Delhi HC orders for the Registration of an Interfaith Marriage

The Delhi High Court has directed authorities to register the marriage of an interfaith couple within two weeks.

Delhi HC orders for the Registration of an Inter-Faith Marriage f

The couple were finding it difficult to solemnise their marriage

The Delhi High Court has directed the authorities to register the marriage of an interfaith couple.

According to the High Court, the marriage of the Hindu-Muslim couple must be registered within two weeks.

The interfaith couple, a runaway couple from Uttar Pradesh, approached the Delhi High Court in December 2020.

They requested protection and residency in Delhi, and the city’s government accommodated the couple at a safe house in the Mukherjee Nagar area.

The interfaith couple have been living there since then.

The High Court also asked police to issue a stay certificate to them within five days, for the Sub-Divisional Magistrate (SDM) to complete the marriage solemnisation process.

The couple were finding it difficult to solemnise their marriage under the Special Marriage Act, which involves approval from different authorities in Delhi.

The local SDM must solemnise the marriage with their certified proof of stay in Delhi.

The certificate must come from the Station House Officer (SHO) of Mukherjee Nagar Police Station.

Delhi HC orders for the Registration of an Inter-Faith Marriage -

According to Vrinda Grover, who is representing the interfaith couple, the pair have been writing letters to the SDM and SHO since December 2020.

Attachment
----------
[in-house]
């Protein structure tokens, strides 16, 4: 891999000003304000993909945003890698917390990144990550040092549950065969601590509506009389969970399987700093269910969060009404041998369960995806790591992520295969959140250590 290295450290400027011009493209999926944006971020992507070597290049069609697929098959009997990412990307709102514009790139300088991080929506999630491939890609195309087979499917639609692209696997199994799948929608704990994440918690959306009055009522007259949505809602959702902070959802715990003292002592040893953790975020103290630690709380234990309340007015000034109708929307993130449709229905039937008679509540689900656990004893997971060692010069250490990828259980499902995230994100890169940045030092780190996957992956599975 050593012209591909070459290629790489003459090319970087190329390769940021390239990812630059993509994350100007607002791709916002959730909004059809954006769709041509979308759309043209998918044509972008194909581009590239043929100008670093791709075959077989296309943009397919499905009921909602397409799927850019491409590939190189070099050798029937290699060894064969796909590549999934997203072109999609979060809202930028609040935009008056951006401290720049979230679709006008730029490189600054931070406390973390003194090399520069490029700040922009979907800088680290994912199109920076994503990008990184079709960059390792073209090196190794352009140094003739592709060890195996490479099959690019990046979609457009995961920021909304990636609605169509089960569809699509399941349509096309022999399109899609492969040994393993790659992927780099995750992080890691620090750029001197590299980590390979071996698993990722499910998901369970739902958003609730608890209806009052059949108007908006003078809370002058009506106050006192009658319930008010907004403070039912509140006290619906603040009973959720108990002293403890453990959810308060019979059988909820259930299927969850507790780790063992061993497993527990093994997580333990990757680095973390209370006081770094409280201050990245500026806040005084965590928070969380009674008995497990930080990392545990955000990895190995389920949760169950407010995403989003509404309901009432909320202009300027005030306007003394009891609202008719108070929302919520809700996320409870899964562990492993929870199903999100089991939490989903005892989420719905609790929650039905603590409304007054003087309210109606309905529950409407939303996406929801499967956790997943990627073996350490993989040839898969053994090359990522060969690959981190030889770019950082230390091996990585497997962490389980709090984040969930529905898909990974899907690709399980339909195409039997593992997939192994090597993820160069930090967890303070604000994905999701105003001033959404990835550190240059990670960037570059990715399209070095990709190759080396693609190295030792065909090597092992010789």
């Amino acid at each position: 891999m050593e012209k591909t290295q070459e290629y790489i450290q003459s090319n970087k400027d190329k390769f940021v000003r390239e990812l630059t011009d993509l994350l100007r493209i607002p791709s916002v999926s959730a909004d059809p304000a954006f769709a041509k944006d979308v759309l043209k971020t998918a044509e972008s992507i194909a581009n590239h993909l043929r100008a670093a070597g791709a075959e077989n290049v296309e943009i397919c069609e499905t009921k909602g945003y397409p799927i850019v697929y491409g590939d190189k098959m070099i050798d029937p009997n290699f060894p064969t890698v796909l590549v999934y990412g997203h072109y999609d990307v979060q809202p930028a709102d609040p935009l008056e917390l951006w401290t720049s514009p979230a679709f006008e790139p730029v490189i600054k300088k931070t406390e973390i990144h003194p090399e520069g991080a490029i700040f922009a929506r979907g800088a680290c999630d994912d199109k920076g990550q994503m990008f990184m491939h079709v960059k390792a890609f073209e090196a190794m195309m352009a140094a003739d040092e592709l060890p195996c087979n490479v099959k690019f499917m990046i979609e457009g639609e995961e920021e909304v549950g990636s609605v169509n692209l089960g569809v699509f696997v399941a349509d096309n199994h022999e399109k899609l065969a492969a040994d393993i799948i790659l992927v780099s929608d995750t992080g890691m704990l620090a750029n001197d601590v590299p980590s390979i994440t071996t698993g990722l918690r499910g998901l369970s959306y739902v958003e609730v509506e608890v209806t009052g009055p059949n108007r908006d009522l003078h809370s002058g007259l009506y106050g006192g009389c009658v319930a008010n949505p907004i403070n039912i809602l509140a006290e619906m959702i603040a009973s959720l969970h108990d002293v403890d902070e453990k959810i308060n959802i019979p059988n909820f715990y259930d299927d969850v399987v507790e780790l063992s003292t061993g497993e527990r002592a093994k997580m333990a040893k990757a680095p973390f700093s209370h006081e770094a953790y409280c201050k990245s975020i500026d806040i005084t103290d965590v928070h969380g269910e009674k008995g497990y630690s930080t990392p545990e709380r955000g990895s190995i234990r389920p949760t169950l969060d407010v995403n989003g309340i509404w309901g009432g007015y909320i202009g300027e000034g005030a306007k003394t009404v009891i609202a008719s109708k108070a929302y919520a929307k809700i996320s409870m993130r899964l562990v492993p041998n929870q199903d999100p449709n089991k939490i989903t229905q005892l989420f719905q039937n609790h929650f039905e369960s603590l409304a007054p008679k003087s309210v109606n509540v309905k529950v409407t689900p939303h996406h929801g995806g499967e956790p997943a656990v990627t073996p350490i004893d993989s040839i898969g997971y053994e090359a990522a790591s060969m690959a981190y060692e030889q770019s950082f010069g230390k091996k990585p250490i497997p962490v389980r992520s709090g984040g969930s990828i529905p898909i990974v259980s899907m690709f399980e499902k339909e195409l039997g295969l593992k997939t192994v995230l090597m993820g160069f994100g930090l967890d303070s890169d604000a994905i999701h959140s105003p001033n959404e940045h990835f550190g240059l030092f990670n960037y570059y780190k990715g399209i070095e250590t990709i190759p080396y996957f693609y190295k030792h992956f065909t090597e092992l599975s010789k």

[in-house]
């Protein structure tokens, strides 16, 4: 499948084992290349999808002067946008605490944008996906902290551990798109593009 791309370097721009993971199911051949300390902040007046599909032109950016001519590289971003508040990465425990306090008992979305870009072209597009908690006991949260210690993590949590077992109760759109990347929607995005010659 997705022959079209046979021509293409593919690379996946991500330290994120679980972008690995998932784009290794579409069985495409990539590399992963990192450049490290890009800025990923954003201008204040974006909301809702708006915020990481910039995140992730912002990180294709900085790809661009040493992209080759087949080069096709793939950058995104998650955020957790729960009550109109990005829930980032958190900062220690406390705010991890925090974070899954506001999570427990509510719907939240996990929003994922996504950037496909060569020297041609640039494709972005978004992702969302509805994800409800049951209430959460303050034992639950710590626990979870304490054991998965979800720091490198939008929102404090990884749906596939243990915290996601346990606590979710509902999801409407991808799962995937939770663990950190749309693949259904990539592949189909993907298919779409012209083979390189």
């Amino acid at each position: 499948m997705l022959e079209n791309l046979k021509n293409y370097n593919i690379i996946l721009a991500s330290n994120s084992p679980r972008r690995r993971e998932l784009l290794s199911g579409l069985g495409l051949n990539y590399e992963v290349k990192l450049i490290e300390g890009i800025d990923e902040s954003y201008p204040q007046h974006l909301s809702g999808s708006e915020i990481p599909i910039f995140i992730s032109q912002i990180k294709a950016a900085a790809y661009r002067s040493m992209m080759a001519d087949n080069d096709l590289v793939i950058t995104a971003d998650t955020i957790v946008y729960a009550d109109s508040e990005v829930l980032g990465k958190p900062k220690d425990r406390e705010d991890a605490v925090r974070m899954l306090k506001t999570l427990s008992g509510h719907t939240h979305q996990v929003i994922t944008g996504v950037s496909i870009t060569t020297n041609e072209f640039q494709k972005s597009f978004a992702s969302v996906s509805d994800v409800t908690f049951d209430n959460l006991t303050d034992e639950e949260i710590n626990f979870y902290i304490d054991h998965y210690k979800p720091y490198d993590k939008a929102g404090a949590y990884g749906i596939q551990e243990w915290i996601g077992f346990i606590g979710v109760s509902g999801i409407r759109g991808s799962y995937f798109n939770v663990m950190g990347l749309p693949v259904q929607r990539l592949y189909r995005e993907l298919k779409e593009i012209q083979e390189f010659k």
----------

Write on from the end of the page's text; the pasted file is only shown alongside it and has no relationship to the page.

However, they received no favourable response.

As well as this, Grover blamed the authorities for the obstruction of the process.

Grover said:

“There is no question of conversion in the case but the statutory authorities were obstructing in the process of solemnisation of marriage.

“This has compelled them to move a second petition to the court requesting their intervention.”

The Delhi High Court has directed both the SDM and SHO to complete the marriage solemnisation process within two weeks.

The court’s decision came upon hearing the appeal.

In November 2020, Uttar Pradesh, the state the interfaith couple ran away from, became the first state to pass a law against “forced” religious conversions.

Marrying for love remains difficult in India. Large parts of the country favour patriarchy, kinship, religion, caste, and family honour.

However, many men and women across India are standing up to this. They are choosing to marry for love, with the help of mobile phones, cheap data, and social networking sites.

Around 1,000 interfaith couples a year either contact or travel to Delhi to seek help with their desire to marry.

Interfaith marriages are not very common, with monogamous, arranged, heterosexual and same-community marriages taking precedence.

Louise is an English with Writing graduate with a passion for travel, skiing and playing the piano. She also has a personal blog which she updates regularly. Her motto is "Be the change you wish to see in the world."